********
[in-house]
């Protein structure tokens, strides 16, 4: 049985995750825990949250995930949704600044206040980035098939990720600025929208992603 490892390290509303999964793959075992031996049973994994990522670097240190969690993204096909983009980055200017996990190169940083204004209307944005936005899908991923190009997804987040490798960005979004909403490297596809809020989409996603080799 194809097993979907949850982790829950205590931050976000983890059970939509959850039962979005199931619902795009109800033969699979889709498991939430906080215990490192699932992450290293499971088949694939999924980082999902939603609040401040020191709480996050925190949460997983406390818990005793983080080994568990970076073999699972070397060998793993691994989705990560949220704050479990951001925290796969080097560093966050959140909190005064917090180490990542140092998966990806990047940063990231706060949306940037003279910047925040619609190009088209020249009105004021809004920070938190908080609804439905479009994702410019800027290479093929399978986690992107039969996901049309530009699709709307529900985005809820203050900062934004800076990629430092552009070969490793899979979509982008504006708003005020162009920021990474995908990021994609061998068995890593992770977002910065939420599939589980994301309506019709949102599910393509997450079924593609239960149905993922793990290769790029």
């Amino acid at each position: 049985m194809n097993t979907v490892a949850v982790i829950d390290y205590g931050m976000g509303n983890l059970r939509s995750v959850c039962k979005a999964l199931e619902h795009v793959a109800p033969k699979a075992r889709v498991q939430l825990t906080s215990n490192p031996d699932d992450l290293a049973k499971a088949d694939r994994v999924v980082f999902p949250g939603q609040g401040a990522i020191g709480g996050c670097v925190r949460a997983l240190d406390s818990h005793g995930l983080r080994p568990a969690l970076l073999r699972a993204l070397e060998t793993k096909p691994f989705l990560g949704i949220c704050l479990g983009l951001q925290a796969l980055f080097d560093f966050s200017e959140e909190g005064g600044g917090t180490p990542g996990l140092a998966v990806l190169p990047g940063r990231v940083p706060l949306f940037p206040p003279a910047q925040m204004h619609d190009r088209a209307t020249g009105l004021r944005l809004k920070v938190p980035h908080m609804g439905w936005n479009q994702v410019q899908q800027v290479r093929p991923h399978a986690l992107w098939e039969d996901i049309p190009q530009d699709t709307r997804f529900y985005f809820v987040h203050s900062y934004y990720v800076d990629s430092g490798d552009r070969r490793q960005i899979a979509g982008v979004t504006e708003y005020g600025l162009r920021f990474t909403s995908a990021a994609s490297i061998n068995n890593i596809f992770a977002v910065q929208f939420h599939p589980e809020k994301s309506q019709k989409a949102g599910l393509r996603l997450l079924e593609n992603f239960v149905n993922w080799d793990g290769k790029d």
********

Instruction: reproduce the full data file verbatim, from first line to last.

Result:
[in-house]
């Protein structure tokens, strides 16, 4: 049985995750825990949250995930949704600044206040980035098939990720600025929208992603 490892390290509303999964793959075992031996049973994994990522670097240190969690993204096909983009980055200017996990190169940083204004209307944005936005899908991923190009997804987040490798960005979004909403490297596809809020989409996603080799 194809097993979907949850982790829950205590931050976000983890059970939509959850039962979005199931619902795009109800033969699979889709498991939430906080215990490192699932992450290293499971088949694939999924980082999902939603609040401040020191709480996050925190949460997983406390818990005793983080080994568990970076073999699972070397060998793993691994989705990560949220704050479990951001925290796969080097560093966050959140909190005064917090180490990542140092998966990806990047940063990231706060949306940037003279910047925040619609190009088209020249009105004021809004920070938190908080609804439905479009994702410019800027290479093929399978986690992107039969996901049309530009699709709307529900985005809820203050900062934004800076990629430092552009070969490793899979979509982008504006708003005020162009920021990474995908990021994609061998068995890593992770977002910065939420599939589980994301309506019709949102599910393509997450079924593609239960149905993922793990290769790029």
């Amino acid at each position: 049985m194809n097993t979907v490892a949850v982790i829950d390290y205590g931050m976000g509303n983890l059970r939509s995750v959850c039962k979005a999964l199931e619902h795009v793959a109800p033969k699979a075992r889709v498991q939430l825990t906080s215990n490192p031996d699932d992450l290293a049973k499971a088949d694939r994994v999924v980082f999902p949250g939603q609040g401040a990522i020191g709480g996050c670097v925190r949460a997983l240190d406390s818990h005793g995930l983080r080994p568990a969690l970076l073999r699972a993204l070397e060998t793993k096909p691994f989705l990560g949704i949220c704050l479990g983009l951001q925290a796969l980055f080097d560093f966050s200017e959140e909190g005064g600044g917090t180490p990542g996990l140092a998966v990806l190169p990047g940063r990231v940083p706060l949306f940037p206040p003279a910047q925040m204004h619609d190009r088209a209307t020249g009105l004021r944005l809004k920070v938190p980035h908080m609804g439905w936005n479009q994702v410019q899908q800027v290479r093929p991923h399978a986690l992107w098939e039969d996901i049309p190009q530009d699709t709307r997804f529900y985005f809820v987040h203050s900062y934004y990720v800076d990629s430092g490798d552009r070969r490793q960005i899979a979509g982008v979004t504006e708003y005020g600025l162009r920021f990474t909403s995908a990021a994609s490297i061998n068995n890593i596809f992770a977002v910065q929208f939420h599939p589980e809020k994301s309506q019709k989409a949102g599910l393509r996603l997450l079924e593609n992603f239960v149905n993922w080799d793990g290769k790029d």